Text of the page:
Study results are relevant to decision whether to put wolves under the state’s ESA-San Francisco. There are those who say the gray wolf had just a marginal presence in California before it was killed off in the 1920s. However, the Sonoma State University Anthropological Studies Center has now shown there was a widespread presence of wolves in California. This report comes at an important time. The California Department of Fish and Wildlife is deciding whether to protect the animals under the state’s Endangered Species Act.
The study found linguistic and cultural evidence that indigenous peoples across California had words for wolf. They also performed rituals featuring wolves in some fashion. At least fifteen of California’s indigenous languages have distinct words for “wolf,” “coyote” and “dog,” and in the oral traditions of five languages, wolves appear as deities or a part of ceremony or ancestral history.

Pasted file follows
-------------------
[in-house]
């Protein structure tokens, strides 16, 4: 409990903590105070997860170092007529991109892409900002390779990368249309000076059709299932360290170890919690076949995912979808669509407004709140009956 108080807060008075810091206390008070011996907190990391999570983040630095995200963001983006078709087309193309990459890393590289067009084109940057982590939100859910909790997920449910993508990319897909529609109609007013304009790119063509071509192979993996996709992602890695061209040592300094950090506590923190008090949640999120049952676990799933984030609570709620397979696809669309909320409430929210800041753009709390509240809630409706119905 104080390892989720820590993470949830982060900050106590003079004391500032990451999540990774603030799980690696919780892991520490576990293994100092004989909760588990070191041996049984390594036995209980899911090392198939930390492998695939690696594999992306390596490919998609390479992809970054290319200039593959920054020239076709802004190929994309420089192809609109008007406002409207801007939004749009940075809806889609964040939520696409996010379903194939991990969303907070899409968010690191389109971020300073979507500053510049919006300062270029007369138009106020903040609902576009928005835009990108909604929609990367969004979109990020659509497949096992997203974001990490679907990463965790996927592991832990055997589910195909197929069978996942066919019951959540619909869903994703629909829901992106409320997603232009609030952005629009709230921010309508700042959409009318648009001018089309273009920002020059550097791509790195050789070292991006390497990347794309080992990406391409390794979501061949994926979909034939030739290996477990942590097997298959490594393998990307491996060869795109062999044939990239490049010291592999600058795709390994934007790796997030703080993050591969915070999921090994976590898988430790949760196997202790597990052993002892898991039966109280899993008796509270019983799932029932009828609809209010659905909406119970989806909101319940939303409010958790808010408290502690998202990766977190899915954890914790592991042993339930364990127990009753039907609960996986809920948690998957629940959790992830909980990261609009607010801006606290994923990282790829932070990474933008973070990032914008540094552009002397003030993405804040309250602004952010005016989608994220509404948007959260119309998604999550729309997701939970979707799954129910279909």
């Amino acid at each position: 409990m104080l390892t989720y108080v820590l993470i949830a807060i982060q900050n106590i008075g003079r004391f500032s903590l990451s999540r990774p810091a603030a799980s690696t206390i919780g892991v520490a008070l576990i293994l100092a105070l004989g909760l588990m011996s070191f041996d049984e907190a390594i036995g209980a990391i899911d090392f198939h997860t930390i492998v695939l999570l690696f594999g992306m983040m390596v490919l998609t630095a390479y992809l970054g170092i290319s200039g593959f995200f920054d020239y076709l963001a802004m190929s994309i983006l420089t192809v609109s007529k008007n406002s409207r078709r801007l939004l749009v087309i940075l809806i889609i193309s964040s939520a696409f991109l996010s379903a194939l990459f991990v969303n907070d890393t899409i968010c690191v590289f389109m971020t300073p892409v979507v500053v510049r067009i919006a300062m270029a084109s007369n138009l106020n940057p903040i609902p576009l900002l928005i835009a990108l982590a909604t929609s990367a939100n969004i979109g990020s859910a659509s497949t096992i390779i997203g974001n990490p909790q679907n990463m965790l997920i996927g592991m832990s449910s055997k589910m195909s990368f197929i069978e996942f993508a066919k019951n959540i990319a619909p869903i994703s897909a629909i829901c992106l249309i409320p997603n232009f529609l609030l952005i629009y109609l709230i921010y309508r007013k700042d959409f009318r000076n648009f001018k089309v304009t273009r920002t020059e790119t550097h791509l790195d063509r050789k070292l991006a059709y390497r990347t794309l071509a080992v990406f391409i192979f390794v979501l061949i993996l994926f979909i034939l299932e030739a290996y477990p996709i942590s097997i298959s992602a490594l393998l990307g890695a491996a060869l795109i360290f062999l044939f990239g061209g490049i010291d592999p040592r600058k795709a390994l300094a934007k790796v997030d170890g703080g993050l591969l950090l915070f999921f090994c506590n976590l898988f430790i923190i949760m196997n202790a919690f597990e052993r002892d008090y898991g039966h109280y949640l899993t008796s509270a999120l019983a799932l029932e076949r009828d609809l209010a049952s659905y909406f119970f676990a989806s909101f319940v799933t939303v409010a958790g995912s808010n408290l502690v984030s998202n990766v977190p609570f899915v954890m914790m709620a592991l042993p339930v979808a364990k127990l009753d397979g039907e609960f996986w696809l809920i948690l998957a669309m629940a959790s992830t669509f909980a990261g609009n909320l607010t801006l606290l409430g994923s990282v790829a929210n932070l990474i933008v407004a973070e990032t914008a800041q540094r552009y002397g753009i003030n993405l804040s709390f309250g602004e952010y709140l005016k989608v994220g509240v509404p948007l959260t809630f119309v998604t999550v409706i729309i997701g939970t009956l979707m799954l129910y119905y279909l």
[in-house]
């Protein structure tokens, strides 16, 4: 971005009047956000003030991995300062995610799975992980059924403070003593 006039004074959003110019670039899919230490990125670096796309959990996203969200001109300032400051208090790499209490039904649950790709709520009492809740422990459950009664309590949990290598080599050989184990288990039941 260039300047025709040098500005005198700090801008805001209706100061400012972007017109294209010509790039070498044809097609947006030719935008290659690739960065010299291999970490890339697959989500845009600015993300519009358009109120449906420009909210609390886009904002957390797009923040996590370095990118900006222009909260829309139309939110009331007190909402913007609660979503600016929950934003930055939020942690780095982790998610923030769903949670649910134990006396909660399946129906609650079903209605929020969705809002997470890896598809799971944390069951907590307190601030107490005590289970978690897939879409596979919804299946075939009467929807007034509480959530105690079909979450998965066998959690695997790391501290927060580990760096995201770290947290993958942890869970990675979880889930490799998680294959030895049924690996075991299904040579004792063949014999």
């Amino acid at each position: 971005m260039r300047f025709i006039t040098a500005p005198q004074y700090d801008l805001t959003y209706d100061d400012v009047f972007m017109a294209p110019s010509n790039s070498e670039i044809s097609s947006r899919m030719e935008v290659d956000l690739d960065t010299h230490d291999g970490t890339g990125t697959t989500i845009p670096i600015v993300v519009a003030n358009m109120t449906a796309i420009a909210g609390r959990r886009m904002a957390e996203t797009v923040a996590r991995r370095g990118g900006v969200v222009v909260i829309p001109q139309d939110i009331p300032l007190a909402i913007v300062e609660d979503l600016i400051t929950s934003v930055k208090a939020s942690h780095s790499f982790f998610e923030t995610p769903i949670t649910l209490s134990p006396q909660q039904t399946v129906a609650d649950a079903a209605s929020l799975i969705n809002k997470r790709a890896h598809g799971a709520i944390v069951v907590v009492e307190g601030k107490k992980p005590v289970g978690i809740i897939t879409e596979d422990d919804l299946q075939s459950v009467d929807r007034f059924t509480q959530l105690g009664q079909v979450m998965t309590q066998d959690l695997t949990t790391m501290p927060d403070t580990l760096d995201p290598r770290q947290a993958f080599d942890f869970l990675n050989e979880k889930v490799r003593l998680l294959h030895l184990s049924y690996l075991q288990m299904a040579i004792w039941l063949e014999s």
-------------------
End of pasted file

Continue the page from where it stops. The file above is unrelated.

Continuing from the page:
“In modern times we talk about wolves being ecologically important,” said Amaroq Weiss, a West Coast wolf organizer at the Center for Biological Diversity, “but this research shows us that wolves have been a part of California’s cultural heritage for thousands of years.”
Previous research had compiled historical accounts of sightings of wolves in California by European explorers and settlers, and these accounts were from locations scattered widely across the state. But because it was not always clear that observers were familiar with, and could distinguish between, wolves, coyotes and dogs, the reliability of such accounts had been called into question. The new study’s linguistic analysis honed in on whether indigenous people distinguished between these three canids, and the study’s examination of the role ascribed to wolves in cultural stories and traditions revealed unique treatment of the wolf — quite distinct from roles or characteristics assigned to coyotes or dogs.
- – - – - – -